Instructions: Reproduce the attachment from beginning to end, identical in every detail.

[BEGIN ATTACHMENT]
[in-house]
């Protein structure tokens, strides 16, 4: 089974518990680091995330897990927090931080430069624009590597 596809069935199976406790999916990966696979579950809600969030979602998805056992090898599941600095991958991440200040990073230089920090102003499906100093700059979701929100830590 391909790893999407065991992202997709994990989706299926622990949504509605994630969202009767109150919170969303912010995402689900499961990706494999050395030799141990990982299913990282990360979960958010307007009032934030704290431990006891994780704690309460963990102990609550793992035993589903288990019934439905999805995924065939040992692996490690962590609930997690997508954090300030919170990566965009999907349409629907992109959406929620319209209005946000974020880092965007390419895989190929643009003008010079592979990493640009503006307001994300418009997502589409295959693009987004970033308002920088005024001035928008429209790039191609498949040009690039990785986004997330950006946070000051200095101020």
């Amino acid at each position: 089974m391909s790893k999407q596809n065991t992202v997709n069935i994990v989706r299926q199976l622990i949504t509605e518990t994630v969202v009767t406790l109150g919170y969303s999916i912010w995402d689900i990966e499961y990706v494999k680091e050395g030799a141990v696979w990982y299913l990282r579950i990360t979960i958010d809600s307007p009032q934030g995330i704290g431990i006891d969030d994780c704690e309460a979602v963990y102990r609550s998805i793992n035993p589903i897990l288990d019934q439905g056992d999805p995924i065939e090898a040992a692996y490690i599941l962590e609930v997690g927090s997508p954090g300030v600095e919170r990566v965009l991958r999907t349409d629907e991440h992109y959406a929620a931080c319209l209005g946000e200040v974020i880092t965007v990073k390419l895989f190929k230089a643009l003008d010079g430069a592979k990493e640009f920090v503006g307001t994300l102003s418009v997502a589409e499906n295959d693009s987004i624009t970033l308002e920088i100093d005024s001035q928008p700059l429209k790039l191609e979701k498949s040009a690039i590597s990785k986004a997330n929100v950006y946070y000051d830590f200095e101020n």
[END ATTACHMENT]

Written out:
[in-house]
């Protein structure tokens, strides 16, 4: 089974518990680091995330897990927090931080430069624009590597 596809069935199976406790999916990966696979579950809600969030979602998805056992090898599941600095991958991440200040990073230089920090102003499906100093700059979701929100830590 391909790893999407065991992202997709994990989706299926622990949504509605994630969202009767109150919170969303912010995402689900499961990706494999050395030799141990990982299913990282990360979960958010307007009032934030704290431990006891994780704690309460963990102990609550793992035993589903288990019934439905999805995924065939040992692996490690962590609930997690997508954090300030919170990566965009999907349409629907992109959406929620319209209005946000974020880092965007390419895989190929643009003008010079592979990493640009503006307001994300418009997502589409295959693009987004970033308002920088005024001035928008429209790039191609498949040009690039990785986004997330950006946070000051200095101020």
């Amino acid at each position: 089974m391909s790893k999407q596809n065991t992202v997709n069935i994990v989706r299926q199976l622990i949504t509605e518990t994630v969202v009767t406790l109150g919170y969303s999916i912010w995402d689900i990966e499961y990706v494999k680091e050395g030799a141990v696979w990982y299913l990282r579950i990360t979960i958010d809600s307007p009032q934030g995330i704290g431990i006891d969030d994780c704690e309460a979602v963990y102990r609550s998805i793992n035993p589903i897990l288990d019934q439905g056992d999805p995924i065939e090898a040992a692996y490690i599941l962590e609930v997690g927090s997508p954090g300030v600095e919170r990566v965009l991958r999907t349409d629907e991440h992109y959406a929620a931080c319209l209005g946000e200040v974020i880092t965007v990073k390419l895989f190929k230089a643009l003008d010079g430069a592979k990493e640009f920090v503006g307001t994300l102003s418009v997502a589409e499906n295959d693009s987004i624009t970033l308002e920088i100093d005024s001035q928008p700059l429209k790039l191609e979701k498949s040009a690039i590597s990785k986004a997330n929100v950006y946070y000051d830590f200095e101020n």